AKP, which is the enemy of labor and supporter of capital, has been defeated!

The Labor-Freedom Alliance is now even more necessary!

Even after utilizing all of its oppressive forces, and political and financial means in order to support the candidates of primarily AKP and the People’s Alliance as a whole, the Palace (Erdoğan) regime has suffered a historical defeat that is most difficult to compensate for. According to unofficial results, AKP has left the ballot as the second party for the first time in 22 years of its rule. It lost 3 metropolitan municipalities, 12 provinces and 179 counties. Again, unofficial results show that adding the losses of MHP, the AKP-MHP bloc will have lost 4 metropolitan municipalities, 14 provinces and 202 counties.

It is not CHP’s policies that have won the elections, but rather AKP’s anti-labor economic policies

There are many reasons as to the frustration AKP experienced at the local elections after its success at the presidential and parliamentary elections just 10 months ago. Taking a picture of the state of consciousness of the workers (even if it is a distorted one) of course requires an examination that spans through all neighborhoods and all ballot boxes, with the release of the official results. However, we can say that it was AKP’s economic policies that are generally responsible for this great defeat.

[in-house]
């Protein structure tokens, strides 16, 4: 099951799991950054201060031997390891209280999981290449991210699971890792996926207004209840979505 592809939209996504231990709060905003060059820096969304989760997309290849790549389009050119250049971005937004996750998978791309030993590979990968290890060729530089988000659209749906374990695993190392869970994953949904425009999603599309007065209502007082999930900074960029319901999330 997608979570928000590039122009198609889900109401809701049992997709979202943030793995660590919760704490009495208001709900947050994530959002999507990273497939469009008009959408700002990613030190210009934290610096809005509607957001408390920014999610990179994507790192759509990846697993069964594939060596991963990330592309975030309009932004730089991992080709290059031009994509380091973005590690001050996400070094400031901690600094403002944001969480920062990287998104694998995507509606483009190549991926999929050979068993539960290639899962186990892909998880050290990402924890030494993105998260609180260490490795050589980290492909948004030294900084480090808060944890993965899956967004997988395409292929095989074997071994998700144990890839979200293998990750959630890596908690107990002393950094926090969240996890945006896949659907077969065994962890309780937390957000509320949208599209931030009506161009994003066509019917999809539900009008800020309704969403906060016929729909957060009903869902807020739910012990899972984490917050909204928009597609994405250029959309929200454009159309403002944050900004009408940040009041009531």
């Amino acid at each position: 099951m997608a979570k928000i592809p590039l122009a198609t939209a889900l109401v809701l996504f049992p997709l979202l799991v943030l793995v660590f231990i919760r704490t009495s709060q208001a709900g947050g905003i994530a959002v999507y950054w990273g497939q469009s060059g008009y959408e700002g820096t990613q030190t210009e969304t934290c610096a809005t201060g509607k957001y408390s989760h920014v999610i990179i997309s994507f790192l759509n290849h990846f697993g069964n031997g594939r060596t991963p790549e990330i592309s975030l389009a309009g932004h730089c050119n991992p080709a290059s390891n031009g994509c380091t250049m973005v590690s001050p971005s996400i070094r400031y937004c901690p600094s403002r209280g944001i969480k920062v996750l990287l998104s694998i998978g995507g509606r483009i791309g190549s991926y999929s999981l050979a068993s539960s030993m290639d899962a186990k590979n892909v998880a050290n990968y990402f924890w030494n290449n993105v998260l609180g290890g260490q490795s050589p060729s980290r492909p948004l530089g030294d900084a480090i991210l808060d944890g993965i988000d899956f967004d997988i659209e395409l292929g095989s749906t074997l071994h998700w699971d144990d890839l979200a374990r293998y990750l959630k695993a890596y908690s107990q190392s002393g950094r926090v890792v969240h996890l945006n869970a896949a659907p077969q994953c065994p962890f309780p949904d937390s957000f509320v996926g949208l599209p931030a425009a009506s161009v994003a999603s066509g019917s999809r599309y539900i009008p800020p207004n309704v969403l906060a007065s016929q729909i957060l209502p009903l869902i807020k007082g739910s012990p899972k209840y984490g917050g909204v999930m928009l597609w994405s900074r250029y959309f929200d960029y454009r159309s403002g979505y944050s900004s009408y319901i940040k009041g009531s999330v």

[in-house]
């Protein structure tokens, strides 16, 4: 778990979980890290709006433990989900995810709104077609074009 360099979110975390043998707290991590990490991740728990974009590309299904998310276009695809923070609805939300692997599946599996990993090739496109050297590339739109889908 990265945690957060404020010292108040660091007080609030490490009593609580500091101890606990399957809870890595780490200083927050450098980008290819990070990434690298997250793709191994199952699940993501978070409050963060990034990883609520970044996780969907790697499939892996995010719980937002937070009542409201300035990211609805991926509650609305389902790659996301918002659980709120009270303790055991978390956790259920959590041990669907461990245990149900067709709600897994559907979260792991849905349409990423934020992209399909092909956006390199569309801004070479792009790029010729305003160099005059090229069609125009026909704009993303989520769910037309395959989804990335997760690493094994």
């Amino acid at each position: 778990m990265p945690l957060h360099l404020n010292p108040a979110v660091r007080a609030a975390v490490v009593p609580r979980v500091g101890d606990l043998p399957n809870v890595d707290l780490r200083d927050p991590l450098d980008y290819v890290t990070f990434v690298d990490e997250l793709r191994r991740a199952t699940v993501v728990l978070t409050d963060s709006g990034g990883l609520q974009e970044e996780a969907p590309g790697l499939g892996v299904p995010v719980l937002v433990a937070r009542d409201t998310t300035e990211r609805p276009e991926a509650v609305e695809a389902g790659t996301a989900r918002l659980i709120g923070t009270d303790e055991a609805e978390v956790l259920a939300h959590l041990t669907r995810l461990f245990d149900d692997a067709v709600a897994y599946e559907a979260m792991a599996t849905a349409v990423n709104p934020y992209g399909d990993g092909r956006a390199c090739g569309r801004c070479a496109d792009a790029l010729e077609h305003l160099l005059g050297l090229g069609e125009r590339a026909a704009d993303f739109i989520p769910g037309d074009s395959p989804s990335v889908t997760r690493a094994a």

The May 2023 elections took place under conditions in which workers thought that change was possible through the ballot box and even held high hopes for this outcome. Despite this, no real labor alliance could be presented to the workers, and the socialist left entered the elections in a fractured way. Despite the weight of the economic crisis, the People’s Alliance (lead by Erdoğan) had left the elections victorious by increasing the minimum wage, pensions and social aids.

However, in the process of 31 March 2024 elections, the Palace regime took loans from the World Bank, managed its budget through a sharp hostility to labor and did not make any concessions to workers even for show only, as it was facilitating an out from the economic crisis that favored the bosses. The expression that minimum wage raises would now take place once a year, the humiliation of the retirees that were now pushed to below the hunger threshold and the opposition to increasing pensions spread the anger that was brewing against the government. Moreover, putting candidates that owned hundreds of apartments and held masses of wealth in front of the public eye in high cost of living conditions and keeping on the uninterrupted trade with Israel as it demolished Palestine, combined with the emphasis that CHP put on social municipalism (even if it was just for show) prompted workers to abandon AKP en masse. As a result; in the 31 March local elections, under conditions that lacked a convincing labor alliance, the workers turned towards CHP, the strongest alternative in order to punish AKP.